The New York Times has a social media problem
Two of Donald Trump's favorite things include social media and trolling The New York Times ($NYSE:NYT). The president particularly enjoys calling the newspaper the "Failing New York Times" and rarely misses a chance to attack its reputation.
But is the Times really failing, as Trump would have his believers believe? The answer, on the metrics he likely cares about most, is a solid "No". And that's not just because revenue at the paper has been trending up in the past few years. It also won multiple Pulitzer Prizes a few months back, in part for its investigative reporting of the president's finances.
In 2016, The New York Times made $1.55 billion. In 2018, it reported $1.75 billion in revenue. While the paper did make $3.3 billion in 2006, recent years show that the company's income is trending in the right direction.
Much of The Times' recent success is credited to the company developing a smart digital strategy that has seen paperless subscription revenue grow in lieu of declining print subscriptions. But then it comes to Donald Trump's favorite digital turf — social media — the Times has a growth problem.
The New York Times' Facebook page has 16.8 million likes. Objectively, that's a lot. In fact, it's almost three times the number of Facebook followers that the Wall Street Journal claims on Facebook ($NASDAQ:FB).
But a closer look at the Times' Facebook following timeseries revels a slowing trend. From 2016 to 2018, the paper's Facebook followers grew by more than 60%. However, when looking at year-over-year growth for Facebook, things are slowing down precipitously.
In 2017, for instance, The New York Times' Facebook following was growing at a YoY rate of around 25%. Since then, its growth vector has slowed to just 3.5% year over year. If this keeps up, we may see it losing followers on Facebook.
It appears to already be happening. For big brands that have been the center of political discourse over the past few years, some have seen attrition in their Faceook following. We recently reported that retail giant Walmart lost 267,810 followers on Facebook in just 8 months.
But, some context: Facebook usage overall is plateauing: growth on the world's largest social network isn't what it once was. Given that, The Times' drop in momentum on the platform shouldn't be too surprising.
However, the trend appears on Twitter as well.
On Twitter, The New York Times boasts even more followers than it does on Facebook: 44 million. In 2016, when Trump was elected, it claimed only half that number of followers.
A similar trend emerges: the number of followers The TImes is picking up on Twitter is plateauing, and when looking at year-over-year change, it's approaching a near stop and potential reversal.
In 2016, the paper was picking up followers on Twitter at a rate of around 50% year over year. Today, that vector has reduced to just over 5%.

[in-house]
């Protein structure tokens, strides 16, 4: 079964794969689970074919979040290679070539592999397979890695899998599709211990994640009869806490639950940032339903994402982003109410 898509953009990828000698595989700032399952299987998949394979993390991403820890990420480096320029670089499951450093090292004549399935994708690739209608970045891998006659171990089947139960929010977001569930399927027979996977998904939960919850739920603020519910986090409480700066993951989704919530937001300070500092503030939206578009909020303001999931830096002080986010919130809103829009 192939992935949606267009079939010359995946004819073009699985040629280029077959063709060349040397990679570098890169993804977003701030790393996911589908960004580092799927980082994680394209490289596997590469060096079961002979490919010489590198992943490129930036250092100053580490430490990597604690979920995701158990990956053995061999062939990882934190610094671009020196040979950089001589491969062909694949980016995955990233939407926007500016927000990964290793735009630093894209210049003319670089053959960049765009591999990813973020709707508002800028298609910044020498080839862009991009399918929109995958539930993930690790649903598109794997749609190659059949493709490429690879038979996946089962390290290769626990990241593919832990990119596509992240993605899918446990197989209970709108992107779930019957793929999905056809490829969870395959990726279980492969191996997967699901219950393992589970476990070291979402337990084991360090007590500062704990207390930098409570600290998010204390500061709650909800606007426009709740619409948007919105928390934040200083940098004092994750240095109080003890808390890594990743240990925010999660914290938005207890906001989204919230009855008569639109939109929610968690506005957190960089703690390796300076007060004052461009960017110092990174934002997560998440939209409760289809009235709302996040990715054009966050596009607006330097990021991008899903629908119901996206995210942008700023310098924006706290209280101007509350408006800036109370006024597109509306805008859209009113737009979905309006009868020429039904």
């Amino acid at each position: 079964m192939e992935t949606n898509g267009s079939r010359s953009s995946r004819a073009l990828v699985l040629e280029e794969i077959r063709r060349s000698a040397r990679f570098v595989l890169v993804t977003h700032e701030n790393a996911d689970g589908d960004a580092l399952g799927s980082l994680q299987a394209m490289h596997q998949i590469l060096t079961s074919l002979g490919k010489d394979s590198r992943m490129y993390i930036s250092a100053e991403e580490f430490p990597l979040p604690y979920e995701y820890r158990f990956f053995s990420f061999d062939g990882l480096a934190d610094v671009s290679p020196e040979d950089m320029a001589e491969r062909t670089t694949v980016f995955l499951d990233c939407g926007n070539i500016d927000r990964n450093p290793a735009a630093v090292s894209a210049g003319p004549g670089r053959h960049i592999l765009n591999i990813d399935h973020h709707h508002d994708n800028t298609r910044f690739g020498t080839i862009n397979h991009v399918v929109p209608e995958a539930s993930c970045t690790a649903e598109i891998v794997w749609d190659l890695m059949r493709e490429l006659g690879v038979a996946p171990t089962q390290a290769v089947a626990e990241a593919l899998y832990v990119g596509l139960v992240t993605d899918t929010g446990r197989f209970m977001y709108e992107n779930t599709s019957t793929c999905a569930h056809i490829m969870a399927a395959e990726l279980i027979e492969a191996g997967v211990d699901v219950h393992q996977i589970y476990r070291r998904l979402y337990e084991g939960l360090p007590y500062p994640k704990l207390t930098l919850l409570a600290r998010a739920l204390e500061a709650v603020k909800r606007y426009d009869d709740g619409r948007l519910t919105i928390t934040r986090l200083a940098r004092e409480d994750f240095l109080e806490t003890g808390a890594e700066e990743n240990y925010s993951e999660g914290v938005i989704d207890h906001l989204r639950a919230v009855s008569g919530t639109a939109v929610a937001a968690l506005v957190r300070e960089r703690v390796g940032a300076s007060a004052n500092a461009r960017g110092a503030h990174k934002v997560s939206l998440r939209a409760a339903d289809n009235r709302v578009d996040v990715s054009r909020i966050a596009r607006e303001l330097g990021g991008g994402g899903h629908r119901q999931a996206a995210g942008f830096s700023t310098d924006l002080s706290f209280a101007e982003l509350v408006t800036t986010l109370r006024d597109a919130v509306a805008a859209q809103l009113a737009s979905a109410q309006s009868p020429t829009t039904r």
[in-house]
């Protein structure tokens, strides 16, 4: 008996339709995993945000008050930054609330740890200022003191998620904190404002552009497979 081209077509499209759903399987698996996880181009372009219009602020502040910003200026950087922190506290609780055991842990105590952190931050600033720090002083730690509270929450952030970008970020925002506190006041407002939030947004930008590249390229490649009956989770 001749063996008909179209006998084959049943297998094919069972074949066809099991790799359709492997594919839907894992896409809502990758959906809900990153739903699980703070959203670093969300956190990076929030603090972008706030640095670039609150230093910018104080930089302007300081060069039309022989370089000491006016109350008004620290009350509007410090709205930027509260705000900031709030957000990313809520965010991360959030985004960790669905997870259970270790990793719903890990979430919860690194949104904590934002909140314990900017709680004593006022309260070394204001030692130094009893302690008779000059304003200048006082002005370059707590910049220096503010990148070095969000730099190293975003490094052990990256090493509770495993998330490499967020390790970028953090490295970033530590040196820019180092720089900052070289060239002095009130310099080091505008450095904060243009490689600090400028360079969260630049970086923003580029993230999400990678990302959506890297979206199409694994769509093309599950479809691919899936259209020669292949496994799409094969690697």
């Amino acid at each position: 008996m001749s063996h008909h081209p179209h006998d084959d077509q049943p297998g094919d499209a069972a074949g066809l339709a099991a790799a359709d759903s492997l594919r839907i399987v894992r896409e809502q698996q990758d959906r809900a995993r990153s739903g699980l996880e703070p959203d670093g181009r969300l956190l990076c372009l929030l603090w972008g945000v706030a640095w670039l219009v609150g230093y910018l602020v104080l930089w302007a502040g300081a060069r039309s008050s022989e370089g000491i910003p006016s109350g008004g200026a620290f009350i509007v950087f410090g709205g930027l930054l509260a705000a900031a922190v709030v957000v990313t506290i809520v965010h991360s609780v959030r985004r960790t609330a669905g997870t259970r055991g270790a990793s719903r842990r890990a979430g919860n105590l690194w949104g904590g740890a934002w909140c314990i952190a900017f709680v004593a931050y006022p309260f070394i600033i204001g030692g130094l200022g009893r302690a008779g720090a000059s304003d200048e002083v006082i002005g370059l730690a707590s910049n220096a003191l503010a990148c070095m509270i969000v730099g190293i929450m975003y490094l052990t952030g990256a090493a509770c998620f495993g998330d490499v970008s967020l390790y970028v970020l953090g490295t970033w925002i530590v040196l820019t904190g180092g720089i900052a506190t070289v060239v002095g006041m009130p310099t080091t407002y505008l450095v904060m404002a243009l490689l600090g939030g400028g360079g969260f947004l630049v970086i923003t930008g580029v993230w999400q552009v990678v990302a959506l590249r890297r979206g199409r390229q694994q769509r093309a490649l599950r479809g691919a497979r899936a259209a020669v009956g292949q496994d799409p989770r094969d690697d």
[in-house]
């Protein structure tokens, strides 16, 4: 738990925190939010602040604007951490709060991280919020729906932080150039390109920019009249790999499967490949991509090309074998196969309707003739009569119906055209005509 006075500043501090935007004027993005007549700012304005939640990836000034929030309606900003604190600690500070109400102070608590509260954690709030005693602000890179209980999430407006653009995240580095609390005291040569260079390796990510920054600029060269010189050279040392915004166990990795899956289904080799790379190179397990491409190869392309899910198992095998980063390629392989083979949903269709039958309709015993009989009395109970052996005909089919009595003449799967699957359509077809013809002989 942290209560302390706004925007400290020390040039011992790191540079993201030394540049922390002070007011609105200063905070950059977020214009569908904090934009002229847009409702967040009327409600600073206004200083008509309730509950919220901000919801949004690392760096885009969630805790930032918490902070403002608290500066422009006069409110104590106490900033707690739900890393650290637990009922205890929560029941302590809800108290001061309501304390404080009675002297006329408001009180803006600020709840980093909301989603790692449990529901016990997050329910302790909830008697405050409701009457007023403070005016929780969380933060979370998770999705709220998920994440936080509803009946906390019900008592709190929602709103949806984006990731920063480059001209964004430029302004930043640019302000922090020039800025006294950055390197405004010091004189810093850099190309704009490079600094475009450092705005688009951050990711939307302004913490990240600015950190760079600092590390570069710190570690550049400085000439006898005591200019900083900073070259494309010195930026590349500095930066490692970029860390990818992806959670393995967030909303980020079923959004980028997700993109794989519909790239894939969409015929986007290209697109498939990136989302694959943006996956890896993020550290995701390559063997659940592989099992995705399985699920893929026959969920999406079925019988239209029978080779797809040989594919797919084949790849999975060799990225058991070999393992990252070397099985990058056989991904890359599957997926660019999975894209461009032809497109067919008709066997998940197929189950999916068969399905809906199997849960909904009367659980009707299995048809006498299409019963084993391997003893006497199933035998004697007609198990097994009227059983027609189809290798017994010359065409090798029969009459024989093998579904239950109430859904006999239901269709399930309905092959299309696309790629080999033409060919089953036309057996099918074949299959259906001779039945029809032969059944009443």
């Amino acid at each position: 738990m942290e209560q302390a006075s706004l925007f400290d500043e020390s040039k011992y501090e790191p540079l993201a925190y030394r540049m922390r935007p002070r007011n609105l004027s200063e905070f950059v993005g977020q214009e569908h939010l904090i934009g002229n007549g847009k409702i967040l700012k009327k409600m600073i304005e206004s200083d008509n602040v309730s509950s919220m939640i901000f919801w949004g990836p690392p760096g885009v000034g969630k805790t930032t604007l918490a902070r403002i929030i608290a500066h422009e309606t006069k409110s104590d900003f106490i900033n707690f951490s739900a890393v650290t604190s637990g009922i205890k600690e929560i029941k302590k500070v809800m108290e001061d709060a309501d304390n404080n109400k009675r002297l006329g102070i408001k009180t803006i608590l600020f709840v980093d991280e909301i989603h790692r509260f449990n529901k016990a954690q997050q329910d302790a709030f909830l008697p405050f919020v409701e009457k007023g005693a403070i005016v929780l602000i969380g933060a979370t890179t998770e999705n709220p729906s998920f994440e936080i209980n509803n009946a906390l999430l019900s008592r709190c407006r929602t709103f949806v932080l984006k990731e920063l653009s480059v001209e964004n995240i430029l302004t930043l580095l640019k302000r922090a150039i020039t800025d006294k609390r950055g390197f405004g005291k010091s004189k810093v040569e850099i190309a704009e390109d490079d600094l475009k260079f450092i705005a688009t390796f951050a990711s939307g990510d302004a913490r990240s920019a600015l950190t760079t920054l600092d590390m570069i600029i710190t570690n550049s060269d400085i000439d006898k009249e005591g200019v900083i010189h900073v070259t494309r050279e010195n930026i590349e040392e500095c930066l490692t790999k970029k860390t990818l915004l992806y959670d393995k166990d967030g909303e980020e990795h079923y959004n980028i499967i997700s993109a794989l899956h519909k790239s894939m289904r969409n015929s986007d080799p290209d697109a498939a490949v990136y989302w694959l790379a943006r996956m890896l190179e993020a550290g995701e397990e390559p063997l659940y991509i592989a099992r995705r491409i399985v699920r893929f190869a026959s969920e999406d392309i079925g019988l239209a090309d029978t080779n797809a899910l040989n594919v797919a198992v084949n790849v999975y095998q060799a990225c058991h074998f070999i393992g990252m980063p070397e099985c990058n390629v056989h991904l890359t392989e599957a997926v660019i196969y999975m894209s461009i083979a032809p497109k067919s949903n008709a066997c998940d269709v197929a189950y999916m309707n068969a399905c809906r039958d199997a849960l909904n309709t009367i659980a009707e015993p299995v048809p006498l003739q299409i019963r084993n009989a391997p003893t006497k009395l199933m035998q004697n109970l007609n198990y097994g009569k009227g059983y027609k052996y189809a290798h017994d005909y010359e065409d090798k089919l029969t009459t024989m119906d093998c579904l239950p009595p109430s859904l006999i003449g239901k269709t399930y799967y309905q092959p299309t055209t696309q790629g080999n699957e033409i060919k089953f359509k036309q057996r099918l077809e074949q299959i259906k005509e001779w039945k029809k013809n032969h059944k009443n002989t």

Again, this could all be due to a general plateau in Twitter usage over time, which does match usage trends for Trump's favorite platform over time.
However, current trends point to a potential future in which The Times' social media presence looks like that of Walmart: a future in which users actively turn their backs on the brand by unfollowing.
Social media momentum isn't all bad news for The New York Times. On LinkedIn, the paper has actually seen a bit of an uptick in followers.
As of this week, the paper has 3.58 million followers on the business-friendly network. In fact, as of late, it's showing an uptick in follower acquisitions on LinkedIn, signaling that its content is finding an audience on that platform.
While there was some slowdown on LinkedIn for The New York Times — its 53% YoY rate in late 207 sagged to 12% by May 2018 — it's now acquiring new followers on LinkedIn at a rate of 14% Year-over-Year, signaling potential for growth beyond Facebook and Twitter.
Does all of this mean that The New York Times is failing, as certain people would have us believe? Hardly. The paper's growing revenue numbers and continued journalistic bullishness both belie any objective measurement of "failure".
But trends are trends, and changes in trends are particularly foreshadowing. As always, we'll keep an eye on the trendlines.
About the Data:
Thinknum tracks companies using information they post online - jobs, social and web traffic, product sales and app ratings - and creates data sets that measure factors like hiring, revenue and foot traffic. Data sets may not be fully comprehensive (they only account for what is available on the web), but they can be used to gauge performance factors like staffing and sales.
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